“The leaders who shape the future learn from the past,” Guevara said. “The bottom line is that this is a meeting of changemakers who can learn from each other. Growth is going to continue, and we’re trying to influence the agenda of policy makers and maximize on the growth opportunity. There’s a space for everyone. We just need to understand the different signals and the meaning of the different changes that are underway.”
The full lineup of speakers can be found at WTTC .org, but we spoke to some of the panelists and moderators to give our readers a sneak peek of what to expect in Seville in April.
KSL Capital Partners' Eric Resnick discusses his WTTC panel
The company's CEO will sit on a panel at the World Travel & Tourism Council Global Summit next month. It's theme: building successful future destinations.
Dirk Ahlborn, founder of Hyperloop Transportation Technologies, will deliver a talk titled “Vision of the Future.” For Ahlborn that is “a future where travel no longer sucks.”
Hyperloops are systems in which pods similar in size to a single train car travel through a vacuum-sealed tunnel or tube, hovering via magnetic levitation. The near absence of friction and the low atmospheric pressure in the tube would enable the pods to reach speeds of around 700 mph, faster than commercial aircraft.
Ahlborn believes hyperloops will make travel “fun, productive, even something you look forward to,” not only by connecting the cities of the world faster and more efficiently but by providing “a cutting-edge passenger experience.”
Ahlborn will ask audience members to ask themselves, “What if the world were connected by vehicles utilizing safe, sustainable energy? What happens when travel can happen within minutes instead of hours? What would it be like for citizens of Seville if it only took them 38 minutes to see their loved ones in Madrid,” which is now about two and a half hours away by train?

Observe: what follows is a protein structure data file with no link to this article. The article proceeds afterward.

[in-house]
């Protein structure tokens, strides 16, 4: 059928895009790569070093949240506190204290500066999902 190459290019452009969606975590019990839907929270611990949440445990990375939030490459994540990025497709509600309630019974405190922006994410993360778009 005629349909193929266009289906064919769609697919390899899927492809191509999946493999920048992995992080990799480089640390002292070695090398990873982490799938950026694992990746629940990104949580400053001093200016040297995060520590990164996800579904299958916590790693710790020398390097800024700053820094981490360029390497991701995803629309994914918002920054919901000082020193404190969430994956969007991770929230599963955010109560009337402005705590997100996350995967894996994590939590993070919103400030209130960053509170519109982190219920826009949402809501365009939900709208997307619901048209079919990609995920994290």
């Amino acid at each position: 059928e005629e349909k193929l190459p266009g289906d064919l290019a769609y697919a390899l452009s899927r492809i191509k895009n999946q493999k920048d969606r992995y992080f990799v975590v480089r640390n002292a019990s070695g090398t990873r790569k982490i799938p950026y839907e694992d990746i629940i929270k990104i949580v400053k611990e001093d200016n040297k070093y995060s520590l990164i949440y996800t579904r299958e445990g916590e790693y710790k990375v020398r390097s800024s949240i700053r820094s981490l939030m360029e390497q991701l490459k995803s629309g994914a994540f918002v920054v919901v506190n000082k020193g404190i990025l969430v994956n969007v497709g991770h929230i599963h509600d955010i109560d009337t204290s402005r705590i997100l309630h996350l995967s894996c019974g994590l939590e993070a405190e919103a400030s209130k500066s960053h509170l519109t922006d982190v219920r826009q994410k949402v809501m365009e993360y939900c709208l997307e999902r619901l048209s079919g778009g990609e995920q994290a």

“We envision the future of travel that will turn countries into neighborhoods,” he said.
‘We envision the future of travel that will turn countries into neighborhoods.’
Adapting to this technology will not necessarily be easy. Much has been made about the threat that hyperloops pose to both airline and rail companies.
“While, the technology created will prove to advance the capabilities of the travel industry, there will be an adjustment stage the field must adapt to,” Ahlborn said.
Travel is not the only field that will have to adapt: There will be innovation in many industries due to the reduction in travel time that hyperloop brings, he said.
“Healthcare providers will no longer be limited to assisting those only in their region; job seekers will not be restricted to career searches in their locales; students will be able to attend schools far out of their districts; and more.”
Ken Dychtwald, founder and CEO of Age Wave, will focus on “The New Boomer Experiential Consumer,” positing that although it might seem sexy and exciting to court the millennial market, the 50-plus age group is where the opportunity is: In the U.S., 70% of all wealth is held by people over the age of 50.
Comparatively, he said, millennials “are broke.”
More importantly, retiring boomers still have 20 to 25 years left of life. And there are a lot of them. Dychtwald uses a compelling statistic to put this into perspective: “Two-thirds of all the people who have ever lived past 65 are alive today.”
He calls these factors “a perfect storm if you are in the travel and tourism sector: A billion people are reaching this stage of life with more appetite for travel, more desire to experience the world, more free time and financial strength than ever before in history.”
But it is not enough to just know that they exist and have all that money and time. Travel suppliers, Dychtwald asserts, have not done a good enough job in understanding that these people are looking for “peak experiences” — rare moments that create lasting memories.
“When you get to be 55 or 60 or 65, you’ve circled the sun enough times to realize that rare moments, special moments, don’t happen as often as you thought they would when you were young,” he said.
An example of how the industry can do better, he said, is with the photos on their websites, which he said are too often focused on the “ballroom, the chandelier, the sunsets, the size of the staterooms.” Those things don’t matter as much as experiences like “laughing until you can’t breathe anymore, feeling the love of your children.”
“It’s an industry that the heart of it is the heart,” he said. Yet suppliers “are not showing experiences on their websites.”